Cognition | Readings

The following [tentative] sequence of topics differs from the one adopted by most textbook writers and instructors. Usually, we start with a bit of method/history (Week 1), and move to sensation (Week 2), attention (Week 4?), object perception (Week 5?), sometimes followed by action/movement, short-term memory, long-term memory, and so forth. A lot of time is often devoted to debates surrounding object/face perception, top-down/bottom-up attentional control. Usually, there is not much time left for topics such as consciousness or narratives. The topic of thinking & reasoning comes much later (supposedly building upon previous topics, but not really). The following is what I’m considering for my cognition course (I’m less attached to the particular references). My selection is guided by the aim to teach students what is most relevant and useful in Cognitive Psychology, and the lines of thinking in this subdiscipline that more readily connect with other disciplines and subdiscipline of Psychology.

Week 1: Consciousness

Baumeister, R. F., Masicampo, E. J., & Vohs, K. D. (2011). Do conscious thoughts cause behavior? Annual Review of Psychology, 62, 331-361.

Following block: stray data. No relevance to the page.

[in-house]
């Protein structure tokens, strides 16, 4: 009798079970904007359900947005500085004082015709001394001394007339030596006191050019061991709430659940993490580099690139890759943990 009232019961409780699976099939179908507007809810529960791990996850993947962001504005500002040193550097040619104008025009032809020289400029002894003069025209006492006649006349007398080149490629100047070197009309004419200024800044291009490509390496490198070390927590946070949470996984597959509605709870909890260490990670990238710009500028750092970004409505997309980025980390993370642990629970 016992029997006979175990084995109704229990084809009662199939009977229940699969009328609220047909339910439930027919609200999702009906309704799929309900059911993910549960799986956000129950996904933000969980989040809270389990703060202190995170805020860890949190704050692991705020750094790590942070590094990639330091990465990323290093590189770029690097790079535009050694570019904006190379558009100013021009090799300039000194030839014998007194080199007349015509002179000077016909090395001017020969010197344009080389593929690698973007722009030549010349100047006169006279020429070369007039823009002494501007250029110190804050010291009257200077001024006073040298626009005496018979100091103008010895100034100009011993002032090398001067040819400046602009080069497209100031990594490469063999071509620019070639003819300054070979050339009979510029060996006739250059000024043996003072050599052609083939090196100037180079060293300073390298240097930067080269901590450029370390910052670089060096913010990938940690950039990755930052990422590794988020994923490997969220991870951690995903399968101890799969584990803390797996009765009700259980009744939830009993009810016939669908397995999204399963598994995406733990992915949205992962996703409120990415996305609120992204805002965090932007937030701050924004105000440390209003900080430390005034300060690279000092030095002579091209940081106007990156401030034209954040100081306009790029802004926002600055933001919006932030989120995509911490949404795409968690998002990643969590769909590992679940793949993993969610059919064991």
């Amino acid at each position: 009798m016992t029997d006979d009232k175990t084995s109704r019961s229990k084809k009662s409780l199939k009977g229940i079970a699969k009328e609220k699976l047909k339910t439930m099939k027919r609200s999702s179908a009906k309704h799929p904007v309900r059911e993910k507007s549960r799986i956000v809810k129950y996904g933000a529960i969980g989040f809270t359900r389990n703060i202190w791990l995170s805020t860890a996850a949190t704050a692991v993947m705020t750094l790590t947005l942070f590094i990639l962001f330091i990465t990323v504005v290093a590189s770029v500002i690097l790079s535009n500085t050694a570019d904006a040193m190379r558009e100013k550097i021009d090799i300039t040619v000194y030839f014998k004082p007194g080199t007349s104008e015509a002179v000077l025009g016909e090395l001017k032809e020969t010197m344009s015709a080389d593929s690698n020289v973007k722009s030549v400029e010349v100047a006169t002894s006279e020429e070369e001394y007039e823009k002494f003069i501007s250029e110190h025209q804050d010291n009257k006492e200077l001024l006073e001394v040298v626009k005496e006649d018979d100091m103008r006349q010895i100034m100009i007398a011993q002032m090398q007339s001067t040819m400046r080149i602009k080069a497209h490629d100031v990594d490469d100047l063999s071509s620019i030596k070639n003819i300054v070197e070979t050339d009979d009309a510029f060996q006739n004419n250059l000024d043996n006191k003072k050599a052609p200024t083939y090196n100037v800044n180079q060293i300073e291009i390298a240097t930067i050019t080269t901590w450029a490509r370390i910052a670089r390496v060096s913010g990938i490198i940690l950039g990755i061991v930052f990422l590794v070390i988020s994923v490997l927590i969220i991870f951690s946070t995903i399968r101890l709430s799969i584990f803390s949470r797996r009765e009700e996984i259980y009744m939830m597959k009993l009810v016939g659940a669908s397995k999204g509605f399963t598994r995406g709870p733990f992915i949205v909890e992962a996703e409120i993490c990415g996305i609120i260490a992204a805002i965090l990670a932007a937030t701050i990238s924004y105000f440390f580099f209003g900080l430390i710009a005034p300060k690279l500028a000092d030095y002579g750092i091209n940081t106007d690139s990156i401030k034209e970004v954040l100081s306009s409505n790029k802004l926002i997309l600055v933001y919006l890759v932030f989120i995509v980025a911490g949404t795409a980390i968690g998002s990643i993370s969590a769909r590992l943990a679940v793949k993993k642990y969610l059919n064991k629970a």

Week 2: Decision Making

Newell, B. R., & Shanks, D. R. (2014). Unconscious influences on decision making: A critical review. Behavioral and Brain Sciences, 37, 1-19.

Week 3: Problem Solving

Kounios, J., & Beeman, M. (2009). The “Aha!” moment: The cognitive neuroscience of insight.  Current Directions in Psychological Science, 18, 210-216.

Week 4: Narratives

Oatley, K. (2016). Fiction: Simulation of social worlds. Trends in Cognitive Sciences, 20, 618-628.

Week 5: Writing

Oatley, K., & Djikic, M. (2008). Writing as thinking. Review of General Psychology, 12, 9-27.

Week 6: Self

Sui, J., & Humphreys, G. W. (2015). The integrative self: how self-reference integrates perception and memory. Trends in Cognitive Sciences, 19, 719-728.

Week 7: Memory

Hasson, U., Chen, J., & Honey, C. J. (2015). Hierarchical process memory: memory as an integral component of information processing. Trends in Cognitive Sciences, 19, 304-313.

Week 8: Language

Carruthers, P. (2002). The cognitive functions of language. Behavioral and Brain Sciences, 25, 657-674.

Week 9: Action

Hommel, B. (2017). Goal-directed actions. In M. Waldmann (Ed.), Handbook of Causal Reasoning. Oxford: Oxford University Press.

Week 10: Perception

Kravitz, D. J., Saleem, K. S., Baker, C. I., Ungerleider, L. G., & Mishkin, M. (2013). The ventral visual pathway: an expanded neural framework for the processing of object quality. Trends in Cognitive Sciences, 17, 26-49.

Week 11: Attention

Awh, E., Belopolsky, A. V., & Theeuwes, J. (2012). Top-down versus bottom-up attentional control: A failed theoretical dichotomy. Trends in cognitive sciences, 16, 437-443.

Week 12: Emotion

LeDoux, J. (2012). Rethinking the emotional brain. Neuron, 73, 653-676.